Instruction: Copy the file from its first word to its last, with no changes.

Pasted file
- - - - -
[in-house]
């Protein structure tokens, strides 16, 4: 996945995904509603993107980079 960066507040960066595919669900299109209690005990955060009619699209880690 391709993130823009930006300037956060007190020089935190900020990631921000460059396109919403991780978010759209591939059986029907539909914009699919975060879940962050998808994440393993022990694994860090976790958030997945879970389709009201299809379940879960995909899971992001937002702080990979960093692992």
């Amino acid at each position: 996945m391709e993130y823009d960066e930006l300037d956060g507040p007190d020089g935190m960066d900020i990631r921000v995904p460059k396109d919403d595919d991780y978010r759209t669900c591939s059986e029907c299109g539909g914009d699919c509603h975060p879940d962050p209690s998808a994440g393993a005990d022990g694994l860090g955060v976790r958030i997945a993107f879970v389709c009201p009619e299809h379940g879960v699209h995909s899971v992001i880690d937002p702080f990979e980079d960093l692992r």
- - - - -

[in-house]
């Protein structure tokens, strides 16, 4: 996945995904509603993107980079 960066507040960066595919669900299109209690005990955060009619699209880690 391709993130823009930006300037956060007190020089935190900020990631921000460059396109919403991780978010759209591939059986029907539909914009699919975060879940962050998808994440393993022990694994860090976790958030997945879970389709009201299809379940879960995909899971992001937002702080990979960093692992």
């Amino acid at each position: 996945m391709e993130y823009d960066e930006l300037d956060g507040p007190d020089g935190m960066d900020i990631r921000v995904p460059k396109d919403d595919d991780y978010r759209t669900c591939s059986e029907c299109g539909g914009d699919c509603h975060p879940d962050p209690s998808a994440g393993a005990d022990g694994l860090g955060v976790r958030i997945a993107f879970v389709c009201p009619e299809h379940g879960v699209h995909s899971v992001i880690d937002p702080f990979e980079d960093l692992r």